Anti-Aliasing

When I look at a Linux desktop and a Windows desktop, I always have a hard time reading any text on the windows one. I had no clue why this was or how to explain this to a windows user. I do get used again to the windows one, but switching fron lin to win always nearly hurts my eyes.

The problem is the anti-aliasing. Anti-Aliassing a bit hard to really explain, but luckilly, wikipedia has a great image that wil perfectly convey the difference.
Aliasing, Anti-aliasing
In an attempt to word it – Anti-Aliasing is the practice of attempting to solve pixelated lines looking like a staircase by adding specific differently colored pixels to cheat the eye into thinking it Is a smooth line.

And Windows (ClearType) Sucks at this, compared to how good Linux (X11’s Subpixel Rendering) is at this. Now, simply put, the screenshots!

You will only see the difference in full view, the thumbnails, being smaller, will not convey the point correctly! You will find the linux example fuzzy compared to the MS one. This however does not matter in the point that Im trying to make, except if you’re one of the rare people who like to stare at their computer screen from several meters away.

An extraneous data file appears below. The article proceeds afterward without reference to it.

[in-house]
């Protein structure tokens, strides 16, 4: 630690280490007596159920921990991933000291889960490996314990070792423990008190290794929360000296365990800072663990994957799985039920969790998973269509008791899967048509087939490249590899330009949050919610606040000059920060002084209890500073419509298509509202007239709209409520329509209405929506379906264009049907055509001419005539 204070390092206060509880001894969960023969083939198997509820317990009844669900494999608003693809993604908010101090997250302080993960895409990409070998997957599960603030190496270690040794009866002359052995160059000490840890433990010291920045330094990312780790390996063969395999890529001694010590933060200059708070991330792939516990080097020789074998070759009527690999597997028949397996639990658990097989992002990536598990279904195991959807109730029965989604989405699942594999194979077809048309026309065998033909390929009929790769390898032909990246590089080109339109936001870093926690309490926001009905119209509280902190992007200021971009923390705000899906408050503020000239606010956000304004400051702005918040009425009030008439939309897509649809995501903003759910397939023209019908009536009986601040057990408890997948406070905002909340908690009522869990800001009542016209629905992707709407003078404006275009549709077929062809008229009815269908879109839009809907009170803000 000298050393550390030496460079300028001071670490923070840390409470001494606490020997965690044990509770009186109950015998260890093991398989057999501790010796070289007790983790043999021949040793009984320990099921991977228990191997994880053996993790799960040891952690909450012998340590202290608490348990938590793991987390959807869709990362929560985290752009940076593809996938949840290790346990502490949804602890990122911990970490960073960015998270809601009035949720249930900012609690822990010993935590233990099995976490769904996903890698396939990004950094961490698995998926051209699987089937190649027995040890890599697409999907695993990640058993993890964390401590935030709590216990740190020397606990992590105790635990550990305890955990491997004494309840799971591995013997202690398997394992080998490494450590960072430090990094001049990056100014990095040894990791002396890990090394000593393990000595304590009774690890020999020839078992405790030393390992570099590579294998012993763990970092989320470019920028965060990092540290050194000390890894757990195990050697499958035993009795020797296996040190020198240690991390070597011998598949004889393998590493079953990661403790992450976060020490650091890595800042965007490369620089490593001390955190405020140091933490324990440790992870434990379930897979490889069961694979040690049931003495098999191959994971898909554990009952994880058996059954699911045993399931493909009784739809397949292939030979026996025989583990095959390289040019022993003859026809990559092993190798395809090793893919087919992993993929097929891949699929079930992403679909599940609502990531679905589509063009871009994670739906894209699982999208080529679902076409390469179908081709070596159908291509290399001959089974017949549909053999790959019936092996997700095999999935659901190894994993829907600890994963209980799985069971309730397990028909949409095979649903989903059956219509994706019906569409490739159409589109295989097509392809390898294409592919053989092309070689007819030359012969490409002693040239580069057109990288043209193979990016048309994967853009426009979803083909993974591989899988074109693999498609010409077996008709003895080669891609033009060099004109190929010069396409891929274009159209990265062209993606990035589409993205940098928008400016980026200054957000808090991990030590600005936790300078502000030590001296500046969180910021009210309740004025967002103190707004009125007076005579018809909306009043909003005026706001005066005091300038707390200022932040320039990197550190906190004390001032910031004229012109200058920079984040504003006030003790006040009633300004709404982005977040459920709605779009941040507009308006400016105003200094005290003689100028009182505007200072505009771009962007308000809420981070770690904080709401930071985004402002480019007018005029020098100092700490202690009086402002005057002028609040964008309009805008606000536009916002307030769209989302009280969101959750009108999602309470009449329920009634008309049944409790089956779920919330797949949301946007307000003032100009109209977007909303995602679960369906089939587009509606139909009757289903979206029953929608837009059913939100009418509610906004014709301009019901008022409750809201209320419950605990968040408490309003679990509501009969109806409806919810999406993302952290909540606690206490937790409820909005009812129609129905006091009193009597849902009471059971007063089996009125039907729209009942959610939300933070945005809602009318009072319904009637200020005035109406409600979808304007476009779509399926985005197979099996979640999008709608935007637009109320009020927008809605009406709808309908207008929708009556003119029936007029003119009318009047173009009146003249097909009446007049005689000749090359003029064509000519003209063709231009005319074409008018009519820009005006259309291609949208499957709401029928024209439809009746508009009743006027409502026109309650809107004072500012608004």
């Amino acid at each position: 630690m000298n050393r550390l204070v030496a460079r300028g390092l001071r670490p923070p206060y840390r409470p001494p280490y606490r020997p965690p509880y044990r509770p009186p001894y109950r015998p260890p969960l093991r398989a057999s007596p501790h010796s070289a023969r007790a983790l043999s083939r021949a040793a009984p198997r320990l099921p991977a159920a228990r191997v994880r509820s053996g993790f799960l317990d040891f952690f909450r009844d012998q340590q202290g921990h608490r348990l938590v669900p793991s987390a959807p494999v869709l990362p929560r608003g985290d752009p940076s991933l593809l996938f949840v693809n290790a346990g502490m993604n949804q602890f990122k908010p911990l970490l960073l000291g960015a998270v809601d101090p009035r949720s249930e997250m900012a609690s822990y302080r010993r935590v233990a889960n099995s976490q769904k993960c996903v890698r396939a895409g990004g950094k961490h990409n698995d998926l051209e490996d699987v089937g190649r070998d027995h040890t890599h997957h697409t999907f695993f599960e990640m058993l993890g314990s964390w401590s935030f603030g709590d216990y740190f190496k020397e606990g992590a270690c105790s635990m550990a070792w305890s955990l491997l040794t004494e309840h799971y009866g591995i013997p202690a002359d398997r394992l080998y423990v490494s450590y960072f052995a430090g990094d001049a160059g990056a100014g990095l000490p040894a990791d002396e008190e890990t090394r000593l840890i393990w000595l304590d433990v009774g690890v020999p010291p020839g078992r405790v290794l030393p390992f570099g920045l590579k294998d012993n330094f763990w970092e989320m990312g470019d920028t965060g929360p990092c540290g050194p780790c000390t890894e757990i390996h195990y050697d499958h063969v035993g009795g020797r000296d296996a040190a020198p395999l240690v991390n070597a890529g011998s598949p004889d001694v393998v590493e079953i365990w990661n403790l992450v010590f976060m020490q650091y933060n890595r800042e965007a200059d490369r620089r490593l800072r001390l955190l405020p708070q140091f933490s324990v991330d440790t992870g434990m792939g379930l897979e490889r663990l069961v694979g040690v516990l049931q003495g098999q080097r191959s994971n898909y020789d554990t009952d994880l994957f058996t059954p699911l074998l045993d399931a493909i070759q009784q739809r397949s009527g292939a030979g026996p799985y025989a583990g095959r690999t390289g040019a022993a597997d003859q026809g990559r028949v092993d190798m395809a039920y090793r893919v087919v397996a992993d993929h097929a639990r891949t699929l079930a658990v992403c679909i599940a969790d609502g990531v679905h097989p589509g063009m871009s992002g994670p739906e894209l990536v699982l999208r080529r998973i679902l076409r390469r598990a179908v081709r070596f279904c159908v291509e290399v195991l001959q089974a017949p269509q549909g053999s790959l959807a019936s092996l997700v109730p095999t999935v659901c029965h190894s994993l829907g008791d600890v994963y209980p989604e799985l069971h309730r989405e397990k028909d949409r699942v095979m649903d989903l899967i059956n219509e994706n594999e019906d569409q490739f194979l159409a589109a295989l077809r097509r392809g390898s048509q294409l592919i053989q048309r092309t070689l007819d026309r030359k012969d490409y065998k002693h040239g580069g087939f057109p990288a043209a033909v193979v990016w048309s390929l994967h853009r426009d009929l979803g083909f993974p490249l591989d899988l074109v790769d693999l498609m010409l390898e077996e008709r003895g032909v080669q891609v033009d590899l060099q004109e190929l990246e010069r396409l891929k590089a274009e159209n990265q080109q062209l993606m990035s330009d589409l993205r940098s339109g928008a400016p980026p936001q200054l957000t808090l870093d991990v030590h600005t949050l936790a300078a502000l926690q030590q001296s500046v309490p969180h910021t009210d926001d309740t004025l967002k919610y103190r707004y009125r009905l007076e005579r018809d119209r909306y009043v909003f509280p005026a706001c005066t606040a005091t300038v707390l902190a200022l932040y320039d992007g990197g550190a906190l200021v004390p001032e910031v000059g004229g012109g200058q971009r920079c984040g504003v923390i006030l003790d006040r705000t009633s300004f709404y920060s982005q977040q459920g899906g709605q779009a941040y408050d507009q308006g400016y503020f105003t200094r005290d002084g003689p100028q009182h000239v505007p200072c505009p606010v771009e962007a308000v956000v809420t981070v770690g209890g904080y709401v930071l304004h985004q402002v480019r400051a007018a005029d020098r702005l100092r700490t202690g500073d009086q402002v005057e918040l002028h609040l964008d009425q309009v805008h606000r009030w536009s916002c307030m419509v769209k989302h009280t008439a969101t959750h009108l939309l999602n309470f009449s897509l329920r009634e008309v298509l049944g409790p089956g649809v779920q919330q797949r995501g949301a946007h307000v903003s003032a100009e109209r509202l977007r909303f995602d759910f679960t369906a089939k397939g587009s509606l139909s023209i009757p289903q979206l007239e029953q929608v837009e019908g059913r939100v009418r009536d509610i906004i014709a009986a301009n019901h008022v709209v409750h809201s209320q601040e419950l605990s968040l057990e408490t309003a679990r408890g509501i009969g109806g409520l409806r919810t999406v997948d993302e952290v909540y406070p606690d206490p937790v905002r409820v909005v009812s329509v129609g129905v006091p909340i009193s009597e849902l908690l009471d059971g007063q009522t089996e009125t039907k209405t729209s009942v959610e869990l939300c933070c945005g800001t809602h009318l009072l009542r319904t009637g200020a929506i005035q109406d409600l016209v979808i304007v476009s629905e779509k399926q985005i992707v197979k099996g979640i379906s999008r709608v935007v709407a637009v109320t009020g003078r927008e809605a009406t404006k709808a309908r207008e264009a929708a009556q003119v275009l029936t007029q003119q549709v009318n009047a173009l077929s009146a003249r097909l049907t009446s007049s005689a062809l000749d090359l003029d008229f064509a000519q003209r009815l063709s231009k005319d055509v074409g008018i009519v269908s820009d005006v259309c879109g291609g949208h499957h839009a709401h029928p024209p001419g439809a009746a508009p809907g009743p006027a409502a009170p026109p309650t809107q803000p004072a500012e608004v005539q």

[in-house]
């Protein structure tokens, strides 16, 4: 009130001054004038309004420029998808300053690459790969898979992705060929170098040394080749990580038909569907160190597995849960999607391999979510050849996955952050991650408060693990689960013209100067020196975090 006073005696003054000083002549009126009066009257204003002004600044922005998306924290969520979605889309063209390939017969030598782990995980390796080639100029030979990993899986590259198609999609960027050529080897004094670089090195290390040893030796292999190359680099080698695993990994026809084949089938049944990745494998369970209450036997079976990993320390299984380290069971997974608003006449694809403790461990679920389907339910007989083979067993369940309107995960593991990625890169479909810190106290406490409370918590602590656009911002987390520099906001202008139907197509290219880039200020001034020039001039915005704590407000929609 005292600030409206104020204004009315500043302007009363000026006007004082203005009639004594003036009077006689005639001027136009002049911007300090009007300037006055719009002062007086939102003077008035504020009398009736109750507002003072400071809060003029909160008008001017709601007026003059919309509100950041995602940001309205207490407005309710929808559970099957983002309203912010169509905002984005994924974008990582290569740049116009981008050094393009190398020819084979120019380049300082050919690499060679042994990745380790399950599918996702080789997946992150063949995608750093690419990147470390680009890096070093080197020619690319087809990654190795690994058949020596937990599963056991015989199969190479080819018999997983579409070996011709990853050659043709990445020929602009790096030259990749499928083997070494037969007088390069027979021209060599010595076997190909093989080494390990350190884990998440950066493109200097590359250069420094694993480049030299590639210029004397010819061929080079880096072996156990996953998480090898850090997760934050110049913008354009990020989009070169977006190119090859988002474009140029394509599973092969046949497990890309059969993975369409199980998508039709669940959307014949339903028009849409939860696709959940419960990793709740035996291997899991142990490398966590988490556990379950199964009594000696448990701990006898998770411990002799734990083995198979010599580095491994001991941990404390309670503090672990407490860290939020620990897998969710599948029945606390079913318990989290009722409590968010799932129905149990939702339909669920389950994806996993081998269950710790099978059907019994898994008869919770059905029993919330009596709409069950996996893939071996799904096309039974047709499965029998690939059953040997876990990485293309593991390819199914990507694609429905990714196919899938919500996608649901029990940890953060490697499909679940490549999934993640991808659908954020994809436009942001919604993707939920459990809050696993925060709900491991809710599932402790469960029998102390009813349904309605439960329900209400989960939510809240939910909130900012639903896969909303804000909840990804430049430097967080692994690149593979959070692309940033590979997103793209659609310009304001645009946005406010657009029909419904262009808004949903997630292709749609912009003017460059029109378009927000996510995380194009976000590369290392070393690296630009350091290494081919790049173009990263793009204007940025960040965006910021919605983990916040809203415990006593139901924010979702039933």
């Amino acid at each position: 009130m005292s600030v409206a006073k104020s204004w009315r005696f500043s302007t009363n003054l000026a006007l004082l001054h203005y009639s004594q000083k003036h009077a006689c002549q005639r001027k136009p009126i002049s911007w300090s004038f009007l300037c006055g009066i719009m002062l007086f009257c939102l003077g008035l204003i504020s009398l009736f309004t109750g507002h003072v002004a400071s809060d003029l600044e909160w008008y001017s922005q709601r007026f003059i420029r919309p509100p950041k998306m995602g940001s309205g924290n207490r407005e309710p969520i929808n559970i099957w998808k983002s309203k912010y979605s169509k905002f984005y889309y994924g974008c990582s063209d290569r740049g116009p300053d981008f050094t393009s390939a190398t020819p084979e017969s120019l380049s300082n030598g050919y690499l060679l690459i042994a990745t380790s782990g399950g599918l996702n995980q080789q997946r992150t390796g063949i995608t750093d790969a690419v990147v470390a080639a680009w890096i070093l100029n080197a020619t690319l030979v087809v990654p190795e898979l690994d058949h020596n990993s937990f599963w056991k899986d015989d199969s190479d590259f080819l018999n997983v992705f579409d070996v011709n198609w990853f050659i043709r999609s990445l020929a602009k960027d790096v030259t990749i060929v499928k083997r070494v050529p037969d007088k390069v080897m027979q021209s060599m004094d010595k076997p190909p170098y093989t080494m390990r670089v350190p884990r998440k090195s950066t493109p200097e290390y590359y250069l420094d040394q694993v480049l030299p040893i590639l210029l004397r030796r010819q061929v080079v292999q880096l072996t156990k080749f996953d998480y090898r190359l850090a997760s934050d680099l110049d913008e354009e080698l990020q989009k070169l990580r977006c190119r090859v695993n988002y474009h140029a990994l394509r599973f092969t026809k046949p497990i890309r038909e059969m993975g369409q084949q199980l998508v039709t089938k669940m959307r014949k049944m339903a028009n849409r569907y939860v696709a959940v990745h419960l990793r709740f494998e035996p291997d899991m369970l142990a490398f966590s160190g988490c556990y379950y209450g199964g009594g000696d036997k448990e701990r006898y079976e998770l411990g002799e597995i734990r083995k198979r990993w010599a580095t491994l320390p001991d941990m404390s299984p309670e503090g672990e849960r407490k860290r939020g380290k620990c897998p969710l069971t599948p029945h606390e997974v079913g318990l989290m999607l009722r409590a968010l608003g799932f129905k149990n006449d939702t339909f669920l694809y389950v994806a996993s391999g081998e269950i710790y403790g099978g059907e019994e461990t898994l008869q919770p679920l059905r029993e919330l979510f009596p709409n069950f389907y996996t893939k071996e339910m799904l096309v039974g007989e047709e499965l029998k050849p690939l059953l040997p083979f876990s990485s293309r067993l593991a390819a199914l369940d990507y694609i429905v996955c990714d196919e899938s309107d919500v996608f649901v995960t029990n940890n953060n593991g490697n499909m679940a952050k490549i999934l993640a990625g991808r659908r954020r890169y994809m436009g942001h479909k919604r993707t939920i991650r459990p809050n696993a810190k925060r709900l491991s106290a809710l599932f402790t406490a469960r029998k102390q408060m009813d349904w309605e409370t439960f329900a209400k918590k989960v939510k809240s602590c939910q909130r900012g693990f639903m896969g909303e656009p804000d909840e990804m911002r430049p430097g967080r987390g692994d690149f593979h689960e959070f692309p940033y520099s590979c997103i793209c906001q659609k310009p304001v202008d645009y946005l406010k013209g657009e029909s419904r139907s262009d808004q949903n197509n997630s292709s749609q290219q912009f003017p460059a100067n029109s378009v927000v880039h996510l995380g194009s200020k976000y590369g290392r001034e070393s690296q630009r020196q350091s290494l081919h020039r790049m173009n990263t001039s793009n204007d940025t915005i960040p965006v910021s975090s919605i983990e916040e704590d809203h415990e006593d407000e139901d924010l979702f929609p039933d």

How it looks in Linux
Anti Aliasing in Linux

How it looks in Windows (screenshot taken on a freshly installed Windows box, during the first execution of IE)
Anti Aliasing in Windows

Cant help feeling the Windows one looks very blocky and is INCREDIBLY hard to read to me. I try, I squint and I finally just think “reading text on windows Sucks!”

So thats my point, thats the proof and thats the reason for it all! Hooray for Anti-Aliasing and Hooray for being able to point people who dont get what I mean to this page! 🙂 I hope you were able to read this in a properly aliased interface!

Published by Gert

Person-at-large.

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